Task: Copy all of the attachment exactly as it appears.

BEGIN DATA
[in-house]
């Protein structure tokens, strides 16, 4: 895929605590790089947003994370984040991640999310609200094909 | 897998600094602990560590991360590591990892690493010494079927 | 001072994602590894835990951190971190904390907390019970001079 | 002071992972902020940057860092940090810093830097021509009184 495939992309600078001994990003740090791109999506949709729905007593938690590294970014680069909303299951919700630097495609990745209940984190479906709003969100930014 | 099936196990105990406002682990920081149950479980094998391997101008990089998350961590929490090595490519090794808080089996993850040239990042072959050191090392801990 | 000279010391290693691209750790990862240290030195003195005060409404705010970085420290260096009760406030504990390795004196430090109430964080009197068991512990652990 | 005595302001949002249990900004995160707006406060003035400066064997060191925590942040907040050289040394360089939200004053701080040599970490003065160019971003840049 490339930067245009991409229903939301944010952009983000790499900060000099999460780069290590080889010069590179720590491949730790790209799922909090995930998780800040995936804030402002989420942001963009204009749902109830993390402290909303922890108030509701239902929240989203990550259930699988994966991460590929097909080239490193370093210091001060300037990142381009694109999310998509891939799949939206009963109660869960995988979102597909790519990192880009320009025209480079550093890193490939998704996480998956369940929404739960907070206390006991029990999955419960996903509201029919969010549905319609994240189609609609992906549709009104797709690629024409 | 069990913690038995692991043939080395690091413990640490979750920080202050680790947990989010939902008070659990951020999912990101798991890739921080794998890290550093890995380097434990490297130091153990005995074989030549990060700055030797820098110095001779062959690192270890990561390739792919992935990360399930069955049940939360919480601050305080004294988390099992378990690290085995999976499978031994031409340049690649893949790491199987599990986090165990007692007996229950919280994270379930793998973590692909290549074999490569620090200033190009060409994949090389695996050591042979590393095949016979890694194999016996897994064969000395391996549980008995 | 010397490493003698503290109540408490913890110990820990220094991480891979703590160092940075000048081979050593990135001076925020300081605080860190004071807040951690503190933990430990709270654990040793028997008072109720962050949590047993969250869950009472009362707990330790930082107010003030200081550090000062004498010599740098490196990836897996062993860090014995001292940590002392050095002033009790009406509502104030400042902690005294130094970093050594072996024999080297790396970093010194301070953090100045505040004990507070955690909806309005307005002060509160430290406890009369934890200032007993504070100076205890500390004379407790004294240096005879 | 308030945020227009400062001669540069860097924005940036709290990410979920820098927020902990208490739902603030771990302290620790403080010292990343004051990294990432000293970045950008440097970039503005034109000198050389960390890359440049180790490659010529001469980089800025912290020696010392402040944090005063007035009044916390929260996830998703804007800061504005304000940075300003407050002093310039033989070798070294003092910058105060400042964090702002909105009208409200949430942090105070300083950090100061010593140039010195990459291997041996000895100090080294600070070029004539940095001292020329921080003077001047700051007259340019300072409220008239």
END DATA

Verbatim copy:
[in-house]
């Protein structure tokens, strides 16, 4: 895929605590790089947003994370984040991640999310609200094909 | 897998600094602990560590991360590591990892690493010494079927 | 001072994602590894835990951190971190904390907390019970001079 | 002071992972902020940057860092940090810093830097021509009184 495939992309600078001994990003740090791109999506949709729905007593938690590294970014680069909303299951919700630097495609990745209940984190479906709003969100930014 | 099936196990105990406002682990920081149950479980094998391997101008990089998350961590929490090595490519090794808080089996993850040239990042072959050191090392801990 | 000279010391290693691209750790990862240290030195003195005060409404705010970085420290260096009760406030504990390795004196430090109430964080009197068991512990652990 | 005595302001949002249990900004995160707006406060003035400066064997060191925590942040907040050289040394360089939200004053701080040599970490003065160019971003840049 490339930067245009991409229903939301944010952009983000790499900060000099999460780069290590080889010069590179720590491949730790790209799922909090995930998780800040995936804030402002989420942001963009204009749902109830993390402290909303922890108030509701239902929240989203990550259930699988994966991460590929097909080239490193370093210091001060300037990142381009694109999310998509891939799949939206009963109660869960995988979102597909790519990192880009320009025209480079550093890193490939998704996480998956369940929404739960907070206390006991029990999955419960996903509201029919969010549905319609994240189609609609992906549709009104797709690629024409 | 069990913690038995692991043939080395690091413990640490979750920080202050680790947990989010939902008070659990951020999912990101798991890739921080794998890290550093890995380097434990490297130091153990005995074989030549990060700055030797820098110095001779062959690192270890990561390739792919992935990360399930069955049940939360919480601050305080004294988390099992378990690290085995999976499978031994031409340049690649893949790491199987599990986090165990007692007996229950919280994270379930793998973590692909290549074999490569620090200033190009060409994949090389695996050591042979590393095949016979890694194999016996897994064969000395391996549980008995 | 010397490493003698503290109540408490913890110990820990220094991480891979703590160092940075000048081979050593990135001076925020300081605080860190004071807040951690503190933990430990709270654990040793028997008072109720962050949590047993969250869950009472009362707990330790930082107010003030200081550090000062004498010599740098490196990836897996062993860090014995001292940590002392050095002033009790009406509502104030400042902690005294130094970093050594072996024999080297790396970093010194301070953090100045505040004990507070955690909806309005307005002060509160430290406890009369934890200032007993504070100076205890500390004379407790004294240096005879 | 308030945020227009400062001669540069860097924005940036709290990410979920820098927020902990208490739902603030771990302290620790403080010292990343004051990294990432000293970045950008440097970039503005034109000198050389960390890359440049180790490659010529001469980089800025912290020696010392402040944090005063007035009044916390929260996830998703804007800061504005304000940075300003407050002093310039033989070798070294003092910058105060400042964090702002909105009208409200949430942090105070300083950090100061010593140039010195990459291997041996000895100090080294600070070029004539940095001292020329921080003077001047700051007259340019300072409220008239």